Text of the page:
The sale’s largest lot was also the work with the highest estimate, Yoshitomo Nara’s large-scale, color-glazed portrait of one of his features. Kawaii statistics, Light foggy day / study (2020, about $9m-$12m). It was one of six lots in the sale backed by guarantees; Six more were bid irrevocably before they were sold. The confirmed result did not discourage the bidders, who pushed the price above the low estimate; Finally a client from Asia placed a winning bid of $10.1m (including fees of $11.9m) on the phone with Wendy Lin, Sotheby’s managing director for Taiwan.
The rest of The Now auction was an efficient and largely on-target process. Some works by past season’s men’s market favorites—Nicholas Partey, Jonas Wood, Marc Grotjan and Damien Hirst—sold briefly after one bid. By contrast, paintings by Los Angeles-based artists Lucy Bull and Christina Quarles, and a dazzling mixed-media work by Brooklyn-based Maria Berio, exceeded all expectations, perhaps a testament to the scarcity of their work in the primary market.
The only sculptural work in the sale (after the withdrawal of a giant steel figure by Thomas Schuette), the azure-blue stainless steel assemblage dressing room (2017, est $400,000-$600,000) by respected New York artist Carol Bove, drew interest from half a dozen bidders. A client in Asia came out on top with a winning bid of $625,000 (including fees of $787,500) through David Rothschild, senior specialist in private sales, setting a new record for Bove.
Big names drive contemporary sales
While rising stars helped the sale to its strong results, just seven works by four blue-chip artists—Warhol, Willem de Kooning, Francis Bacon and Jean-Michel Basquiat—accounted for more than two-thirds ($167.1m). The total hammer price of contemporary art sales was $231m. More than half of the lots (21 out of 38) were backed by guarantees and exactly half came with irrevocable bids, ensuring a respectable result despite reduced competition. This proved to be the case in most cases, with about a dozen works selling after only one bid, and two failing to sell at all – a magnificent Robert Irwin wall installation (est. $3m-$4m) and a large-scale canvas by Tom Wesselmann (est. $1.8m -$2.5m).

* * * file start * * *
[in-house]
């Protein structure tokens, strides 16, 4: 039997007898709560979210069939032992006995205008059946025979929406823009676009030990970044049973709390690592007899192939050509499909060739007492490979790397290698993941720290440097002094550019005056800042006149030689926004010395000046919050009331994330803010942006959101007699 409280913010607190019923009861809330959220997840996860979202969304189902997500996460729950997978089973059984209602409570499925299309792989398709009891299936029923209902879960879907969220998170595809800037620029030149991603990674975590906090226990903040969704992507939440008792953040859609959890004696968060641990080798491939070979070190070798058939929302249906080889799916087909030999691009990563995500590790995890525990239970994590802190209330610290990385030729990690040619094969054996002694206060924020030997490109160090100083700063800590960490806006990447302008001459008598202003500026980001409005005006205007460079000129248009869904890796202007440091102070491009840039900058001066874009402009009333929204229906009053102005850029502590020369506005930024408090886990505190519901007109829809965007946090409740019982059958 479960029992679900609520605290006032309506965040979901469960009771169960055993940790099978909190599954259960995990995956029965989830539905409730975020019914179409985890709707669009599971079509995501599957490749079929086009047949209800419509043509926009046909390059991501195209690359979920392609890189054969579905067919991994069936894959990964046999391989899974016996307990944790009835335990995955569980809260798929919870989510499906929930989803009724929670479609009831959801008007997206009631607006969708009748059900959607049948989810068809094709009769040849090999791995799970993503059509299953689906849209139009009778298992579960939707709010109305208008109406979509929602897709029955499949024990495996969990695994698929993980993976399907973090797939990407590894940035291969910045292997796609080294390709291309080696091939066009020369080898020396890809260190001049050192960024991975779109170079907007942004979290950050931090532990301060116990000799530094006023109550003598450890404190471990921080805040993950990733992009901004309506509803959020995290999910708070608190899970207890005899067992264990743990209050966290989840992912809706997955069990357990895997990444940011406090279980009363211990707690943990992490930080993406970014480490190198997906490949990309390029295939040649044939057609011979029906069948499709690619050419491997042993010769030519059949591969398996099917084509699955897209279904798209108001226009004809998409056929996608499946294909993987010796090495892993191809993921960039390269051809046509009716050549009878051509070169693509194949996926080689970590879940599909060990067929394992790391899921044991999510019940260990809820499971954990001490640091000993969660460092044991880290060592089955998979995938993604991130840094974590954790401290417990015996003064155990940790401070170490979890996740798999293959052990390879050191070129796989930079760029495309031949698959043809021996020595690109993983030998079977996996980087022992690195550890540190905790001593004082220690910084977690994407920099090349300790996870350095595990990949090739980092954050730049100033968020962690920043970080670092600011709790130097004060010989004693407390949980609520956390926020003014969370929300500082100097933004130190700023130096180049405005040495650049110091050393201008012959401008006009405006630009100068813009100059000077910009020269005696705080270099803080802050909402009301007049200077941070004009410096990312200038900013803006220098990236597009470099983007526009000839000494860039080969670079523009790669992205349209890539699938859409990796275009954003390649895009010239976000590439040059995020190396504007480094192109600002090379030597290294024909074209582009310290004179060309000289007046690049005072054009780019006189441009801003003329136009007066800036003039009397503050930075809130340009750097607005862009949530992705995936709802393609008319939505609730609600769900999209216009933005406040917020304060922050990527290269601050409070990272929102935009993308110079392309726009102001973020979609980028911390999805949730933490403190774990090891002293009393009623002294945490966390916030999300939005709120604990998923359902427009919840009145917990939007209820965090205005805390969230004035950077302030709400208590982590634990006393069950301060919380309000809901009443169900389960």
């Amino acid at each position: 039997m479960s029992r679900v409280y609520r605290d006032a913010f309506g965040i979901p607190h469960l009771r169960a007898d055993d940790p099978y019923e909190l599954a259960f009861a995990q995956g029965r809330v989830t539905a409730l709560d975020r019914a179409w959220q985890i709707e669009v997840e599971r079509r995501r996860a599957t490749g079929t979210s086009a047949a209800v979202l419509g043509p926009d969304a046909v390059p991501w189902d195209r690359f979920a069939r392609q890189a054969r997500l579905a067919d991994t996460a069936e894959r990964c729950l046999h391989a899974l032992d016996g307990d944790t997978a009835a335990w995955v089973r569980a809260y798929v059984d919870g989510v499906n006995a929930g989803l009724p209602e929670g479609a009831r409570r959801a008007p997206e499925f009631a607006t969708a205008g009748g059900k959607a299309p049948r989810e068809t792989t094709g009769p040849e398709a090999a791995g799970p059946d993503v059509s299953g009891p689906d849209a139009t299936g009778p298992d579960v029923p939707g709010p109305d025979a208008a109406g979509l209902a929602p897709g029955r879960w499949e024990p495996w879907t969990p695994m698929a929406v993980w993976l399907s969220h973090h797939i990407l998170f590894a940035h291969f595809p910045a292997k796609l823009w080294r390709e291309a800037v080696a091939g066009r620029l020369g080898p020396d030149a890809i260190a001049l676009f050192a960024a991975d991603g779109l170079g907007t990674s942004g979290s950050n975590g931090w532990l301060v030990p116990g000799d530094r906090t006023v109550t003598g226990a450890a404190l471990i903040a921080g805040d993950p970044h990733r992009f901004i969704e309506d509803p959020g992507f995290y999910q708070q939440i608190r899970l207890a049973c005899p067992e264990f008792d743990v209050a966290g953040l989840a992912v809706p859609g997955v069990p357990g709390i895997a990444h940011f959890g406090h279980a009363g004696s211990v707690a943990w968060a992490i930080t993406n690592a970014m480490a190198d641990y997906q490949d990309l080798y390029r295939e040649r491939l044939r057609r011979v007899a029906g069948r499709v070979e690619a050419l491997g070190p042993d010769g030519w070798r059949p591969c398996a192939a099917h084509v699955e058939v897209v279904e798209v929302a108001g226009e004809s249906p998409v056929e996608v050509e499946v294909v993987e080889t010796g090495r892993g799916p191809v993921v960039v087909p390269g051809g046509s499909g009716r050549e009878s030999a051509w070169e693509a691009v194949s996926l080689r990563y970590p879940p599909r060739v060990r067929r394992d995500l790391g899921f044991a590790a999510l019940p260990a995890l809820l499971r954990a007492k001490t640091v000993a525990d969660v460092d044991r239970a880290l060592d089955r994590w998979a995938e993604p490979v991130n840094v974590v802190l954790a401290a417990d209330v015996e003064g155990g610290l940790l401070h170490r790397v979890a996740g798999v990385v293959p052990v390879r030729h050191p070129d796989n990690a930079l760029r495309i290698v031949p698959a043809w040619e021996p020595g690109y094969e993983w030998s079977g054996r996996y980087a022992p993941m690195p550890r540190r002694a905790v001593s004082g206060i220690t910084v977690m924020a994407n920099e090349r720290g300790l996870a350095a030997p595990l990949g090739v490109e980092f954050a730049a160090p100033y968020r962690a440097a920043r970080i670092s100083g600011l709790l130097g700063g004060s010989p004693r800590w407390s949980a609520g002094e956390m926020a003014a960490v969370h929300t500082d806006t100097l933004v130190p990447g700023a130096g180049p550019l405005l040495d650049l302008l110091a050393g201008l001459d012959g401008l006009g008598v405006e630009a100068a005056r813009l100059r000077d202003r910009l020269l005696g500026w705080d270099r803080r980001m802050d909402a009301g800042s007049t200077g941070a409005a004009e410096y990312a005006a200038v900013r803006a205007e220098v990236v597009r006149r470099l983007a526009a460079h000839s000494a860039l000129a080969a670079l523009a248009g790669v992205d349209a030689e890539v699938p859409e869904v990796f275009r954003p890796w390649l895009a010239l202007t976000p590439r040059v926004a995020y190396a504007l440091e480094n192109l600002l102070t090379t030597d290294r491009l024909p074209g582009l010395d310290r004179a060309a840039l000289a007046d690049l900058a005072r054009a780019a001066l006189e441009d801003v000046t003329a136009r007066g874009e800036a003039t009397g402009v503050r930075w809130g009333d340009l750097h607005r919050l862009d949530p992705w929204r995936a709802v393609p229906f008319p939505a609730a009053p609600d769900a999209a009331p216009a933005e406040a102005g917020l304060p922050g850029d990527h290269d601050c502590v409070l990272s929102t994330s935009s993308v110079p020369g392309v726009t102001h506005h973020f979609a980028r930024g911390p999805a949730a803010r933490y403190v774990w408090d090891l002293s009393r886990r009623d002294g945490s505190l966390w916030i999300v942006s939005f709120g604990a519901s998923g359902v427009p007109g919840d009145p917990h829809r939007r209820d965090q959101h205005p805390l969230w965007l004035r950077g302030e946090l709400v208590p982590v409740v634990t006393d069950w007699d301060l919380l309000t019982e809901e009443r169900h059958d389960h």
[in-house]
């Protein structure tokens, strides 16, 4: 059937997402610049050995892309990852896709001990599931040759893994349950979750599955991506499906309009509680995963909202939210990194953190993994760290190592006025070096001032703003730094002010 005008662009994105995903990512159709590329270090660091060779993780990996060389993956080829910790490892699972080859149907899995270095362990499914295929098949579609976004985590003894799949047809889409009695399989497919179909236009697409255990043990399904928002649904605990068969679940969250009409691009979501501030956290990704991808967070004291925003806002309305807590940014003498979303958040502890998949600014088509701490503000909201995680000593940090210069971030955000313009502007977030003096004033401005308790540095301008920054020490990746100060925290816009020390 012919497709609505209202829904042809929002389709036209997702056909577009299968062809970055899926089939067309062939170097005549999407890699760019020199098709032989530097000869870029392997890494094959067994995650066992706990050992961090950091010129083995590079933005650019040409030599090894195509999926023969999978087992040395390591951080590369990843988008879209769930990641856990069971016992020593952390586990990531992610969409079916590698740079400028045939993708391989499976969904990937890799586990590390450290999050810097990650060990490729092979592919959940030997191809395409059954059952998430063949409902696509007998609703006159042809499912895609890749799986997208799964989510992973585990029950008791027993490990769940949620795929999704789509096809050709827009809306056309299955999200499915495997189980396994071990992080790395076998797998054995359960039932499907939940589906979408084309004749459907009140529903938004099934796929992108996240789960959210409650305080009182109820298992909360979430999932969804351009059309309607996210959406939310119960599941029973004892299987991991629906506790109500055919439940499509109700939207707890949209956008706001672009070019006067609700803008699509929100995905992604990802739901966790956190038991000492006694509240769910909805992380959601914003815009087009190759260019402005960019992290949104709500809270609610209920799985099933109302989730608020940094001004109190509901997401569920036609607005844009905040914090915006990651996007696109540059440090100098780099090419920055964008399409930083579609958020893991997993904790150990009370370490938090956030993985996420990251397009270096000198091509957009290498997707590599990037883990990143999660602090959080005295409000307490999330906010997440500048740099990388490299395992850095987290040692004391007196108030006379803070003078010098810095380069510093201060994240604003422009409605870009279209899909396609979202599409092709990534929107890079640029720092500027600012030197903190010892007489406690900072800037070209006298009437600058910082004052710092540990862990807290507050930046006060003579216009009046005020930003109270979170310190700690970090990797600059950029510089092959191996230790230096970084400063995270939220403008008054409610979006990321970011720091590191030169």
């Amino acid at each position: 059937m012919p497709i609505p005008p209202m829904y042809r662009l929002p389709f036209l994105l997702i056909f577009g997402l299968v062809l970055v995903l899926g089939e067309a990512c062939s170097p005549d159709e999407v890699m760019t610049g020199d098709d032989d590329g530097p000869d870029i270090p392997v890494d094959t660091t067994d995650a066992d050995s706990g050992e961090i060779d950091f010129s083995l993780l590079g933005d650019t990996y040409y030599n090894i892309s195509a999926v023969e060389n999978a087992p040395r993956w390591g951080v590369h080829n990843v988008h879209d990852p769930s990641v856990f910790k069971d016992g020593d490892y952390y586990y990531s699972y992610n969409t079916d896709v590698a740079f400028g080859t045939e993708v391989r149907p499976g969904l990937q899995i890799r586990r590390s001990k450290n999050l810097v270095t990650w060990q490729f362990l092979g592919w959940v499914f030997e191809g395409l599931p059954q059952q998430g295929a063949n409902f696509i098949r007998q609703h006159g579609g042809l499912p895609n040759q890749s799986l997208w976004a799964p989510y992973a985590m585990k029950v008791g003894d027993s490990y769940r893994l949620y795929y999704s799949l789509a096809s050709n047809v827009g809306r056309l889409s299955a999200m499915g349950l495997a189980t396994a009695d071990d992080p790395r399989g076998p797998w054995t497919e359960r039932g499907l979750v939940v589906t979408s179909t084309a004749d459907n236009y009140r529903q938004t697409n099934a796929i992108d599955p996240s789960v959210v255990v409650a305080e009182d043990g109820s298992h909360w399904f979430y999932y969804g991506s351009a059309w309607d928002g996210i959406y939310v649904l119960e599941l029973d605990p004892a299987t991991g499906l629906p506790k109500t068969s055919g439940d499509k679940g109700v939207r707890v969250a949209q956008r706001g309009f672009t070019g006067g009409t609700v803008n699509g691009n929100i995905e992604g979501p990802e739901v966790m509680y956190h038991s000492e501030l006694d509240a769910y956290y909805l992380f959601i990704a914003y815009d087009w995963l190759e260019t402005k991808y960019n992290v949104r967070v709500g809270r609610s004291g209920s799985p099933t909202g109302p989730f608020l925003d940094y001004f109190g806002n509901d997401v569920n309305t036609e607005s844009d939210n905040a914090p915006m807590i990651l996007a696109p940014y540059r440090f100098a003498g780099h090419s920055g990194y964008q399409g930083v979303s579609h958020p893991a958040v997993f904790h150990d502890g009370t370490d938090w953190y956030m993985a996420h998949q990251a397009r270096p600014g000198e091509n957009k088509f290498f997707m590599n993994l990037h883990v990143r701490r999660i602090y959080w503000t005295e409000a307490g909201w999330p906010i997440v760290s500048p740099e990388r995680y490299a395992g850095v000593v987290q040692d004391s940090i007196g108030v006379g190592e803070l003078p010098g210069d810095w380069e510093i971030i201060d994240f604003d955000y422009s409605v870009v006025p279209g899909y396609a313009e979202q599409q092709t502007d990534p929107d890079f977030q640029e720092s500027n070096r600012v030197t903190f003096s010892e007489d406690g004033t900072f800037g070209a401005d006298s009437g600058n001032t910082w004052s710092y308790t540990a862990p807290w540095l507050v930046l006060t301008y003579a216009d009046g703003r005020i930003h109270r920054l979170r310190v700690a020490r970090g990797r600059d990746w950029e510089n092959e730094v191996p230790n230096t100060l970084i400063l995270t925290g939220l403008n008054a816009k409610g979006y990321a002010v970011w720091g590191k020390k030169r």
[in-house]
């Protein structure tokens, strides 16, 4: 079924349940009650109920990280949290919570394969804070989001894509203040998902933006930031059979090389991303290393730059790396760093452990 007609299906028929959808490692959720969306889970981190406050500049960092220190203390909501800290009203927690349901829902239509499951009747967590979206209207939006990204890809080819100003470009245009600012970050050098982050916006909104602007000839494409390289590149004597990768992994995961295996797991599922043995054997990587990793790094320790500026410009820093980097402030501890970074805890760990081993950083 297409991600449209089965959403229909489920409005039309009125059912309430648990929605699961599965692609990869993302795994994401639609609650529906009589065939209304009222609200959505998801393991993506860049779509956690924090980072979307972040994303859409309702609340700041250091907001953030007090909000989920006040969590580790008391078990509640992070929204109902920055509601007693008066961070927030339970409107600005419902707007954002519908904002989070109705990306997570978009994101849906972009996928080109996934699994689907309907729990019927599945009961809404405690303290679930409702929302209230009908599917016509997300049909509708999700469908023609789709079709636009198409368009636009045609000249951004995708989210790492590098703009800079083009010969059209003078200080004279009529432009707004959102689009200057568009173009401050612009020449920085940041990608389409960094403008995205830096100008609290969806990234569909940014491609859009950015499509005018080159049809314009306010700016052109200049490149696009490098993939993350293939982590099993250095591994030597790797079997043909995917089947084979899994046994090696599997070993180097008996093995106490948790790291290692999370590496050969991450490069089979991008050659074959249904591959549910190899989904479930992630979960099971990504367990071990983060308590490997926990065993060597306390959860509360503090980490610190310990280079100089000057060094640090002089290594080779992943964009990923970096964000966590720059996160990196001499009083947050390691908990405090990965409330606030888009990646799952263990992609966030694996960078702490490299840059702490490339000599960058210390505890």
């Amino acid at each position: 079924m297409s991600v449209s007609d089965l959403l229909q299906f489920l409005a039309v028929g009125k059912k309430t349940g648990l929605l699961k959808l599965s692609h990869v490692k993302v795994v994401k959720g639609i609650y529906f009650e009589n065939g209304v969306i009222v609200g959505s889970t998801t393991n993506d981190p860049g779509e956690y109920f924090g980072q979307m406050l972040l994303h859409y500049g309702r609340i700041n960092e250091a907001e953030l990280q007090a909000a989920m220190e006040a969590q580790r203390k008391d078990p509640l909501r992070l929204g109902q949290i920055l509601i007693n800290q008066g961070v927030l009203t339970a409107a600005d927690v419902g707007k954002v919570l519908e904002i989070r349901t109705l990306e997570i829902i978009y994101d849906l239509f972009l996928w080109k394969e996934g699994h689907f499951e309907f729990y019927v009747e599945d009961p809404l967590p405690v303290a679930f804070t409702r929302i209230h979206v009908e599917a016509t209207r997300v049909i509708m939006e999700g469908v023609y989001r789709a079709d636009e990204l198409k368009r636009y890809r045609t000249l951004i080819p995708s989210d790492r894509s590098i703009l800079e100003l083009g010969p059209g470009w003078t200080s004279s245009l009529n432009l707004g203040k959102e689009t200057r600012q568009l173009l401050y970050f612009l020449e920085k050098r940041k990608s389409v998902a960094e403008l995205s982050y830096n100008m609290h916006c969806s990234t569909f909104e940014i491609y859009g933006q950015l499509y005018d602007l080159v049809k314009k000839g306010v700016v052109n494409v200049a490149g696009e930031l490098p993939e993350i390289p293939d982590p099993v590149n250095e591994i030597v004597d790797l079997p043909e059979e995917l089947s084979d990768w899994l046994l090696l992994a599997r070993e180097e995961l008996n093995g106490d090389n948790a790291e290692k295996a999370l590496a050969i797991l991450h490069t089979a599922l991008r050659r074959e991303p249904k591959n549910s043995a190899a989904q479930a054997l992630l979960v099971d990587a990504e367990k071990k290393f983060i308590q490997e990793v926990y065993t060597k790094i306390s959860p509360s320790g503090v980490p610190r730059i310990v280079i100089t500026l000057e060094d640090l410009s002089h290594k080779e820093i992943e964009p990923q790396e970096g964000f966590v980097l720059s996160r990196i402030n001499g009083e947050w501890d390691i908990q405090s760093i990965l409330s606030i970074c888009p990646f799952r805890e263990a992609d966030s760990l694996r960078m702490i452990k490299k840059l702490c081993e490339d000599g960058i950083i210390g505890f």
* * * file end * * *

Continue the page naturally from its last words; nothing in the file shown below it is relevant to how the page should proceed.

Outside of the massive Warhol, the biggest catch in the sale was a trio of de Kooning paintings consigned by the artist’s family and representing three different phases of the Abstract Expressionist’s career. Three paintings – dating from 1969, 1979 and 1987 – fetched $30m ($34.8m) after a bid at or near their low estimate, the middle canvas, an untitled, undulating blue composition (est. $30m-$40m). In all, the three paintings brought a total hammer price of $50m ($58.1m including fees).
The Bacon Triptych Three Studies for Portraits of Lucian Freud (1964) short of its $30m low estimate, New York Grégoire Bilalt’s contemporary art through the chairman of Sotheby’s fetched a UK buyer $28m ($30m including fees), good enough for the third-highest price at auction.
Basquiat’s large, characteristically noisy canvases saxophone (1986) hit a shade above its low estimate, for the sale’s fourth-highest result of $12.1m (including $13.6m in fees). Somewhat later, a large, monochrome, untitled Basquiat silkscreen on canvas from 1983 (est. $2.5m-$3.5m), quickly fetched $3m (including fees of $3.6m) from the private collection of influential New York dealer Tony Shafrazi.